Thus, sir, have I complied with your request, as far as my recollection will at this time enable me to do it. I am willing to make oath to the truth of my statement, when convenient for you to attend for that purpose.
If so, the skeletons found within begin to make more sense. They probably eroded out of the excavated underground caverns over the centuries. If so, the skeletons are probably those of extinct dwarf elephants, the bodies of which have been mistaken for giants and Cyclopes for thousands of years. Giovanni Boccaccio reported on the discovery of the skeleton of a “giant” at Trapani, on the same side of Sicily, in almost identical circumstances, back in the 1300s (Genealogia deorum gentilium 4.68). Those bones remained on display for hundreds of years.
In 1806, the French naturalist Georges Cuvier surveyed the distribution of known fossil elephant bones and discovered that they correlated well with the reports of the discovery of “giant” or “heroic” skeletons of extraordinary size. In fact, he specifically noted that “Sicily possesses these curiosities in abundance” and concluded that the skeleton reported by Boccaccio as well as another found in Palermo were those of fossil elephants.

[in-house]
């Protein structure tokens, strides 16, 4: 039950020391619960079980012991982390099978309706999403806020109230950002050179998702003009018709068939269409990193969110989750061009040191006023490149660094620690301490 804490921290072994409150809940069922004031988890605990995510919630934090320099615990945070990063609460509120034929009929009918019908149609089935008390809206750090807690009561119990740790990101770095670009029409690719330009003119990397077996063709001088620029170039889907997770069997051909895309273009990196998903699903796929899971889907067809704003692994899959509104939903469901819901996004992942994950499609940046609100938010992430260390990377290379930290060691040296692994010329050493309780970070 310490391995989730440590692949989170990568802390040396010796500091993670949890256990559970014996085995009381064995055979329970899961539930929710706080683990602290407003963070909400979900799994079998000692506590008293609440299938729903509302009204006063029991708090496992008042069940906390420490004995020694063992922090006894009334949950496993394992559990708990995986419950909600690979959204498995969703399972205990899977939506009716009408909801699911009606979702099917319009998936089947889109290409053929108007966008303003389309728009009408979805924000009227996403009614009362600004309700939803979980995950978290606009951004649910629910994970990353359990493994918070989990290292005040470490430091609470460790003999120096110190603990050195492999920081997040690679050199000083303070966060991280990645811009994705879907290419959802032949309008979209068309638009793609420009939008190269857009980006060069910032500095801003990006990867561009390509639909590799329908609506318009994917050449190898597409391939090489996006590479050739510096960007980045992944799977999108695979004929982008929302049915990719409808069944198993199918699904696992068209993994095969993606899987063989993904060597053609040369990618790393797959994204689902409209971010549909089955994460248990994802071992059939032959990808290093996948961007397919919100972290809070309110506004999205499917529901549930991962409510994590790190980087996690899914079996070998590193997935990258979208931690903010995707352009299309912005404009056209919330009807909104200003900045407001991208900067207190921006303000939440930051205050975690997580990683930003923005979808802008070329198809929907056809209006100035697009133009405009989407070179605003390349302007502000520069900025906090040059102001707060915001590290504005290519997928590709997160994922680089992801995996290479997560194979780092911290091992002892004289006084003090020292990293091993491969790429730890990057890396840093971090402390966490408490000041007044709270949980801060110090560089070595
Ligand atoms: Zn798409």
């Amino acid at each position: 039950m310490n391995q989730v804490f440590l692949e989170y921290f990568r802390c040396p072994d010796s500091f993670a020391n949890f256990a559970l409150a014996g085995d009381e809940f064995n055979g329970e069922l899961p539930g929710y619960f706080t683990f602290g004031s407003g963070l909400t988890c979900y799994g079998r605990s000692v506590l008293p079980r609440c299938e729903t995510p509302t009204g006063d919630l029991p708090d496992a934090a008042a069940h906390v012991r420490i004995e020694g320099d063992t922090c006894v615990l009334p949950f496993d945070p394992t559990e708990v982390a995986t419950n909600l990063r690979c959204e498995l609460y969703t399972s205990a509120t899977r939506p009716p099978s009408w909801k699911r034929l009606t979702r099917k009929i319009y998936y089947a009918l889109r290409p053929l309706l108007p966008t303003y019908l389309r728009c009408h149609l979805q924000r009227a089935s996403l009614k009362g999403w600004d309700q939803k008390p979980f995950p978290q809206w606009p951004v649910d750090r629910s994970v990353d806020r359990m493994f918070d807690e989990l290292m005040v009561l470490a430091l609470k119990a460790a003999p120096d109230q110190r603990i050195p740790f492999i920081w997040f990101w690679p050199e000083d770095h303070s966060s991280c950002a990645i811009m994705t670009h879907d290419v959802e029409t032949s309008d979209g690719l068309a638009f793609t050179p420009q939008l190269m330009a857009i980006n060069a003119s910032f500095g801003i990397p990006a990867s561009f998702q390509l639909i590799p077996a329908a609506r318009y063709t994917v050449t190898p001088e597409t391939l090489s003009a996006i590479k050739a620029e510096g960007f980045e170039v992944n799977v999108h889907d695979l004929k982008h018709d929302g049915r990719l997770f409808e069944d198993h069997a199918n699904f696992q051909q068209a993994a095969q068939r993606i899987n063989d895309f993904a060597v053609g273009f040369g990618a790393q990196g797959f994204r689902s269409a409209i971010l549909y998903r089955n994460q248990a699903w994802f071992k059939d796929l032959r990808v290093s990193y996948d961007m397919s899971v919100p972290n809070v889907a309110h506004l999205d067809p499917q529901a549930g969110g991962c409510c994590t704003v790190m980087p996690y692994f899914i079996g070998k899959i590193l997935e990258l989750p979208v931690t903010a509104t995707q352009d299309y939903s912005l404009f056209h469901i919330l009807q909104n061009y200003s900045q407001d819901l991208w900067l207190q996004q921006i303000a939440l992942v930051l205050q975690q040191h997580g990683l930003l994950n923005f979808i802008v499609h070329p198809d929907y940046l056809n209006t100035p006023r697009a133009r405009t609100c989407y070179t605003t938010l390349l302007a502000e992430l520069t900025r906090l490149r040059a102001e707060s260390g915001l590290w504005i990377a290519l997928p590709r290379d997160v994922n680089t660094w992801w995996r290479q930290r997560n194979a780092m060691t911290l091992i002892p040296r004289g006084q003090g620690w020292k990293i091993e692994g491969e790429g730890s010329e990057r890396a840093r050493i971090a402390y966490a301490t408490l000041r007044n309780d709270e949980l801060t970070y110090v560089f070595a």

I’m comfortable concluding that Capt. Allen saw another in the endless parade of Ice Age fossil mistaken for the bones of giants.
OK, so let’s return to Joseph Comstock. Comstock’s version of Capt. Allen’s story repeated all of the essential details and added Comstock’s own recognition that the discovery occurred in the land where mythology claimed the Cyclopes lived. It’s strange that Comstock was familiar with and endorsed Georges Cuvier’s geological work, but he seems to have either not known about or rejected Cuvier’s claims about giants, since Comstock concludes from Allen’s testimony “that the remains of Goliah’s, and of the sons of Anak, or the similitudes of their race, are occasionally found in a fossil state, must be admitted.” In other words, the existence of giants is important for understanding the world through scripture, something that the less fanatical French didn’t have as much problem ignoring. Comstock concludes that, like Pompeii, a lost city was buried by a volcano, trapping the ancient giants beneath its effluvia.
More importantly, Comstock’s book included the following drawing of Allen’s discovery, an artist’s impression by someone who had only a 25-year-old letter to go on.